BART Safety, Reliability and Traffic Relief

(requires 66.6667% “yes” votes to pass)

The way it is now: 

The BART system is 44 years old. BART officials say that many parts of the system have worn out, and need to be repaired or replaced. These improvements would cost a lot of money.

What Measure RR would do: Measure RR would allow BART to sell up to $3.5 billion in bonds. By selling bonds, BART would get up to $3.5 billion to spend on improving its system.

Most of this money (90%) would pay for improvements to tracks, tunnels, stations, power systems, train control systems, and repair facilities. The remaining 10% would pay for ways to reduce crowding, and for helping seniors and people with disabilities use BART.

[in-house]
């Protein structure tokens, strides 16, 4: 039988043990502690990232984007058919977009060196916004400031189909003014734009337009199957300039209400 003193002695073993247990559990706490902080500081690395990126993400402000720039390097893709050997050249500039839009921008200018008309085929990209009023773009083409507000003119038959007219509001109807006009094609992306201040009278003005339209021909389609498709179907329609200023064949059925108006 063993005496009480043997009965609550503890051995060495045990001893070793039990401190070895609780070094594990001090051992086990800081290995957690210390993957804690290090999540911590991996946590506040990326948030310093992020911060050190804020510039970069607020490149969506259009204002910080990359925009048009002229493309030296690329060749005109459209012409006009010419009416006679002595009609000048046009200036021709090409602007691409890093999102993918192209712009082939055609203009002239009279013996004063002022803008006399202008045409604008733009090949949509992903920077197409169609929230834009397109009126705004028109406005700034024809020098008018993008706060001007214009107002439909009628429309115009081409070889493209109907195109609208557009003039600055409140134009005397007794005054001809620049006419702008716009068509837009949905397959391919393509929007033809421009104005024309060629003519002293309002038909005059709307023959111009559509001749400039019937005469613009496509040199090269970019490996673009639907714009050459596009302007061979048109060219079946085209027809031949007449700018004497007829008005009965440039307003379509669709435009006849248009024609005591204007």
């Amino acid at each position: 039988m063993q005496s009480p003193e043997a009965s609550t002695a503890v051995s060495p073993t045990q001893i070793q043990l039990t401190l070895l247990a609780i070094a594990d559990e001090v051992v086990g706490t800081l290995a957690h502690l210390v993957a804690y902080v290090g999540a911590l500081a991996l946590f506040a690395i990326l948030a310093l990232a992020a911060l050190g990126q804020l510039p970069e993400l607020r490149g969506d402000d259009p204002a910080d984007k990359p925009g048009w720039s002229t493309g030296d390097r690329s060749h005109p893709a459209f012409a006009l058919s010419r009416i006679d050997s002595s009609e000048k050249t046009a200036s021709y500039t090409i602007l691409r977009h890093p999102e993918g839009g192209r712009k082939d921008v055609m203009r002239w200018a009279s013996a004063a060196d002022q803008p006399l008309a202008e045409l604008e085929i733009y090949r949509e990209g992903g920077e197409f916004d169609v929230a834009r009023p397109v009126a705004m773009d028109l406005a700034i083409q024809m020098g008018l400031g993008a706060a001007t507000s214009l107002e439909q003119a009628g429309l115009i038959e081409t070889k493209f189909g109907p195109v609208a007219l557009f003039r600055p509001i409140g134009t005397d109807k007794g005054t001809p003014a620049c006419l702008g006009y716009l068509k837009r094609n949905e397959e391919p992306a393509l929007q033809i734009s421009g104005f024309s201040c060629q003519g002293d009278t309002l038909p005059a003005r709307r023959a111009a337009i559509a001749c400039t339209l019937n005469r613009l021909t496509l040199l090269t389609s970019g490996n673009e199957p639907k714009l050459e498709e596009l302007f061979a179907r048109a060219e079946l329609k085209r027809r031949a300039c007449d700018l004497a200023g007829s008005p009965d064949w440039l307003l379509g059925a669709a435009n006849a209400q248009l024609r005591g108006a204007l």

Measure RR funds would be audited every year. A citizens’ oversight committee would make sure the money is used correctly.

Financial effects: 

To repay the bonds, BART would increase property taxes. In 2017, property taxes would go up by a rate of $2.02 per $100,000 of assessed property value. This means that if the county assessor says a property is worth $300,000, the property owner will pay $6.06 in additional tax for Measure RR.

Property taxes would continue to go up in future years, but they should not go higher than $17.49 per $100,000 of assessed property value. The property tax increase would expire in 2065.

People for Measure RR say:

• Measure RR has detailed plans for how funds will be spent.

• Audits and the citizens’ oversight committee will make sure that Measure RR funds are spent according to plan.

People against Measure RR say: 

• BART should have been saving money to repair its system, but it decided to overpay its employees instead. • Measure RR will raise taxes and increase BART’s debt.